Friday, June 15, 2012

San Simeon

We had to leave the campground in Morro Bay because it was booked solid, but found a state park just 1/2 hour up the coast that had sites available for a couple nights. We headed up there to Hearst-San Simeon State Park and got a nice site up on a hilltop with, if you craned your neck just the right way, had a view of the ocean. Just $20/night, crazy cheap for California, with no services. Our little Honda 2000 provided quiet power when we needed it. We enjoyed staying there, and would have stayed longer if there had been availability. Our ability to dry camp is tremendously improved having purchased good quality new deep-cycle batteries for this trip around.

Our neighbors on both sides were super nice, and we had some nice chats with both. We also walked on the park trails, although we found an abundance of ticks. Abundance is too weak a word: the tall grasses were a tick metropolis. We came back from our hike through the fields and subsequently, disgustingly, removed around 50 (yes, fifty) ticks from ourselves and from Toby. We continued to find them on ourselves for around 24 hours, although we avoided the tall grass. It was vile.

A nicer walk turned out to be a boardwalk that snaked down to the beach. The pounding surf, billowing fog, and attractive stones in the beach made it a great place to spend time, although Toby wasn't allowed on the beach, what with being a dog and all.

We only had one full day here, and after putting in my hours with work we set out to drive up the coast a ways. Just a few miles north was the turnoff to Hearst castle, which we'd heard a lot of good things about, but can only be seen by paying for tours, and we decided to see the (free) wonders of nature rather than the costly wonders of man. So we proceeded another several miles up the road to a turnout looking over a beach used by elephant seals. This was awesome! We'd never seen these beasts before, and it was great to watch them. At this time of year these were all juvenile males, on the beach for their annual molt. The adult males and females are on a slightly different schedule, and were out spending their 10 months at sea, somewhere between California and Alaska.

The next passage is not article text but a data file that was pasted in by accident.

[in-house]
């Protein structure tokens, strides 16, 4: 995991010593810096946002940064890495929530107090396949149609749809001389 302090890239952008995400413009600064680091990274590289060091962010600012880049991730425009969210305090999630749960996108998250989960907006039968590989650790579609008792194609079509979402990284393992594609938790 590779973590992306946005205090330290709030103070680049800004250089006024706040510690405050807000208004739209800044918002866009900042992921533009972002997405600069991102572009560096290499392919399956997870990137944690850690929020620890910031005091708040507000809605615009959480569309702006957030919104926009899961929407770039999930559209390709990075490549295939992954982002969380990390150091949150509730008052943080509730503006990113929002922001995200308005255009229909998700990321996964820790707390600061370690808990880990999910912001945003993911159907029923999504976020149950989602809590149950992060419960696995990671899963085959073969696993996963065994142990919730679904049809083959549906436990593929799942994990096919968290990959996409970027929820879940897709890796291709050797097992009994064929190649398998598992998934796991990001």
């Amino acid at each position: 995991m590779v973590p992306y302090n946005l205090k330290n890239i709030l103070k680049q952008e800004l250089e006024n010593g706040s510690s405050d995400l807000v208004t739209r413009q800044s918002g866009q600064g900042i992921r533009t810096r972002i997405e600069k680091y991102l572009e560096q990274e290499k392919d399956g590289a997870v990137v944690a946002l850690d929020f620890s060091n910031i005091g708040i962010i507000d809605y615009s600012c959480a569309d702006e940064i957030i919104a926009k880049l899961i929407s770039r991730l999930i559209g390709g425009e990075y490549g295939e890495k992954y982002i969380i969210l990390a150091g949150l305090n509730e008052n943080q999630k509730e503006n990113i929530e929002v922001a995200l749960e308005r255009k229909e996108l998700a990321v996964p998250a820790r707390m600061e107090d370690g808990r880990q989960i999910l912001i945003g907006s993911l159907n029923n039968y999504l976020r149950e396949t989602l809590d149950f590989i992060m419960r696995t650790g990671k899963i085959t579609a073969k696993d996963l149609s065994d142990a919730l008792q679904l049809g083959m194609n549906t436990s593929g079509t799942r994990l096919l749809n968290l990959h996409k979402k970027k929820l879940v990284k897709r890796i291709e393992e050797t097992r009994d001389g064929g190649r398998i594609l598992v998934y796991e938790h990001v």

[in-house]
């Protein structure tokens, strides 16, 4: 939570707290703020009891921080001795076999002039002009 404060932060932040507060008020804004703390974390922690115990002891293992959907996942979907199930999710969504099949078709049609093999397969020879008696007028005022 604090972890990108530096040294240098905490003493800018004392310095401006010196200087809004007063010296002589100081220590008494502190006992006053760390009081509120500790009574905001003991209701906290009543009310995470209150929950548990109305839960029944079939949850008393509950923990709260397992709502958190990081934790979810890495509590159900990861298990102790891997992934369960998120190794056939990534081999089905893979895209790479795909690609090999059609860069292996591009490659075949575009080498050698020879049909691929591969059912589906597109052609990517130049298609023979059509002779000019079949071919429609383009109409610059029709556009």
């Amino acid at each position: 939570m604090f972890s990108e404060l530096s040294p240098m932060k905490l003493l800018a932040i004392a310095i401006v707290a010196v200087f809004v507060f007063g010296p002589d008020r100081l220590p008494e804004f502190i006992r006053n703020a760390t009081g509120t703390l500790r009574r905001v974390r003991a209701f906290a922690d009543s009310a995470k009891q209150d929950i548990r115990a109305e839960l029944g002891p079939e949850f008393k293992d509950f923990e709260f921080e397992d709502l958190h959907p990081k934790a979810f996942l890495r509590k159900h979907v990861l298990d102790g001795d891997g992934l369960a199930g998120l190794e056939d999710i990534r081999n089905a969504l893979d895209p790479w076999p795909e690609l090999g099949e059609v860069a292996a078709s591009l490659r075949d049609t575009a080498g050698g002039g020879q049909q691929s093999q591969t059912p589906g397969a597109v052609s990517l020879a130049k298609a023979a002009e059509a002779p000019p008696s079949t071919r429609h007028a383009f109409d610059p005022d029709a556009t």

The silvery-grey ones have molted and are just waiting for the mood to strike them, or to get hungry enough, to go to sea. They don't eat for the months that they are on the beach. The brown ones have arrived more recently and still have their old coat. Most of these guys weight something between 1 - 2000 pounds. An adult male can be as much as 16 feet long and 5000 pounds! We'd have had to been there in mid-winter to see them on the beach. It was great to see these juveniles lounging and sparring on the beach and in the shallows, bellowing a noise like an under-water-open-mouthed belch. Quivering blubber + pendulous snozz + gurgle-burp = one spectacularly ugly animal!

After we'd stared at elephant seals for a long while we continued north until Highway 1 got real twisty and climbed upwards, cut like a narrow shelf into the mountian-sides. There we found a pulloff to a gated abandoned road which headed up higher, a series of switchbacks through meadows, looking out over the neverending expanse of the Pacific. We hiked up with Toby until we came to another gate, enjoying the exercise and views.

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